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Last updateSun, 19 Jan 2020 11am

WLD Legacy Fund supports Food Bank

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    The Drumheller Salvation Army is the latest community group that has benefitted from the World’s Largest Dinosaur.
    The Worlds Largest Dinosaur Legacy Fund invests a portion of the funds generated by visitation to the World’s Largest Dinosaur and the gift shop to community economic development initiatives in the region.
    The fund provided $2,000 worth of materials to upgrade the Drumheller Salvation Army Food Bank.
    “With the Chamber’s donation, we were able to make the food bank more organized, efficient, and safer,” said Lt. Rachel Sheils of the Drumheller Salvation Army.
    Upgrades to the Food Bank include an upright freezer. While they did not replace any shelves, they have been enhanced with bins that increase the storage. Rather than just being able to stack cans, they can fill the whole shelf area with food. This system allows them to better date sort the food, thus reducing spoilage.
    The change has allowed the Food Bank to condense the complete operation from three rooms to just two and also has made it more efficient for volunteers to fill hampers.
    “For our volunteers, it means they have a better work environment. If we can keep our volunteers happy, we can also serve the community better,” said Sheils. “For those who make donations to The Salvation Army, we want to make sure that nothing expires on our shelves. When we receive a donation, we category sort them and date sort them, and this set up allows us to make sure we are good stewards of what donations we receive.”
    The improvements also include hand sanitizer stations, and every item for the improvement is portable, so if the Church decided to move its Food Bank operation, this investment would not be lost.
    President of the Drumheller and District Chamber of Commerce, Cindy Clark said The Salvation Army’s application to the Legacy Fund outlined the need for the improvements.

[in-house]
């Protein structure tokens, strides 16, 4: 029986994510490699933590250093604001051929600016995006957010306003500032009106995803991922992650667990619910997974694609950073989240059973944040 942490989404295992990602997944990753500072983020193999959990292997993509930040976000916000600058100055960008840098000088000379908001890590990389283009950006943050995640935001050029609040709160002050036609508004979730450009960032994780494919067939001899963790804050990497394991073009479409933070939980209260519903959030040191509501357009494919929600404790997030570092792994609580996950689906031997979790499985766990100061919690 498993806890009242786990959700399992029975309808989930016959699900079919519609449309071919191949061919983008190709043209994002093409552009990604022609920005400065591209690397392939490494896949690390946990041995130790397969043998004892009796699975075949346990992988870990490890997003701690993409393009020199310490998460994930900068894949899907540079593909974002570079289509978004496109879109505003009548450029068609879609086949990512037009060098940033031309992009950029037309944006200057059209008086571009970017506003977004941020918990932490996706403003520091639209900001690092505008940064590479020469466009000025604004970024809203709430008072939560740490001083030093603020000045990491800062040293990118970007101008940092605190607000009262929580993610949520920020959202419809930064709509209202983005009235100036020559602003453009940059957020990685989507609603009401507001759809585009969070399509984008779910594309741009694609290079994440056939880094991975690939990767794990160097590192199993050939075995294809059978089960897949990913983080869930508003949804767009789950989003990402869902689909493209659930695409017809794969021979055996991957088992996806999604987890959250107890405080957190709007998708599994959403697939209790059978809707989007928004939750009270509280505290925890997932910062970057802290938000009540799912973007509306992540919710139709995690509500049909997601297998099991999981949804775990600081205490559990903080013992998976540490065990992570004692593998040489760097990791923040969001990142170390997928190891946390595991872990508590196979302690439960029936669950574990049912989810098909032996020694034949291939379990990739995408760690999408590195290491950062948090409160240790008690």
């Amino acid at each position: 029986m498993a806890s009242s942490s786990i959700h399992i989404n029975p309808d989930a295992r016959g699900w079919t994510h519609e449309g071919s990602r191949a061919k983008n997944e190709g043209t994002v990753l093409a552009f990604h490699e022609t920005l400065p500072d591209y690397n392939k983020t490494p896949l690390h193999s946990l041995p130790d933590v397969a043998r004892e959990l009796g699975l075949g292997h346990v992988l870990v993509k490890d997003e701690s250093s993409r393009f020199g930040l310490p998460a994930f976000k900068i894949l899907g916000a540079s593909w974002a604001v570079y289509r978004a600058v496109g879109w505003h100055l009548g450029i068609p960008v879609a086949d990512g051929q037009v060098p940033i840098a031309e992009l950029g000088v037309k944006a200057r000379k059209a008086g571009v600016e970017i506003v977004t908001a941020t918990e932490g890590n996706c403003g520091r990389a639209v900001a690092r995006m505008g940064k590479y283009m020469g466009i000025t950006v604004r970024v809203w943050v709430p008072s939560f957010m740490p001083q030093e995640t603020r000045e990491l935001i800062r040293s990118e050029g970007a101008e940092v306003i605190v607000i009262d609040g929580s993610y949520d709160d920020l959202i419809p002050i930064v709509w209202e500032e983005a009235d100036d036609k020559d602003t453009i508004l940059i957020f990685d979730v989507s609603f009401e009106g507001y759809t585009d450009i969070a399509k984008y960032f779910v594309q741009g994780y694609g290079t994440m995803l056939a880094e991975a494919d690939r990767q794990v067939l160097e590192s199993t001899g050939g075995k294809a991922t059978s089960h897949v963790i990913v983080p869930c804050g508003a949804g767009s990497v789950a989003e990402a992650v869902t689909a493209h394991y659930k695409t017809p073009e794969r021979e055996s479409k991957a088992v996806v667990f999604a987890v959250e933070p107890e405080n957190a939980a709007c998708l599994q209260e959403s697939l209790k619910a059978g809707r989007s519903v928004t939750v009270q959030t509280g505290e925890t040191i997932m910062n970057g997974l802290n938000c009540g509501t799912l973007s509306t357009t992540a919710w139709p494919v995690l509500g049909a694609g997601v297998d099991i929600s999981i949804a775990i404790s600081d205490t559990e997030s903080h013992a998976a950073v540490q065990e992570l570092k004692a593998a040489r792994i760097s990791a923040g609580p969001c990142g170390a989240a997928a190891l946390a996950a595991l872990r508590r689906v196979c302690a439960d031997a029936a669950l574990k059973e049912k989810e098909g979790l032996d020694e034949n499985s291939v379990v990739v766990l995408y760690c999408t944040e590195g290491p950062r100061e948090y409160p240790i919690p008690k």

“We saw pictures of what it looked like before and how they desperately needed some equipment to make it better,” said Clark, “We were glad the Legacy Fund offered us the opportunity to do that.”
    The Chamber of Commerce wants to be the voice for business in the community, but that also means we help out those less fortunate in the community.”
    The Legacy Fund has paid out $60,000 since its inception, with 11 community groups receiving support for a variety of worthy projects.

Grant application submitted for John Anderson diamond replacement

 

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    As construction work is underway for the Badlands Community Facility, and with the John Anderson Park diamond no longer useable, a location for its replacement is now being looked into and rebuilding the diamond situated in Rosedale has been proposed.
    With this in mind, the Town of Drumheller recently applied for a grant via the Municipal Sponsorship Program.
    If approved, the grant would be for $73,791. With capital cost estimated at $347,629 and expected inkind contributions of $137,717, an additional funding of $136,121 will remain to be found.
    The project is therefore expected to be completed in phases, with further grants being obtained in 2010 and 2011.
    Originally, the town had proposed for a replacement diamond to be created at the Newcastle Recreation area, however, Al Kendrick, director of Infrastructure Services explains, “the Rosedale diamond is not in the best condition now, we have done some work with it, it’s difficult to get people to use it...because of the condition it is in.”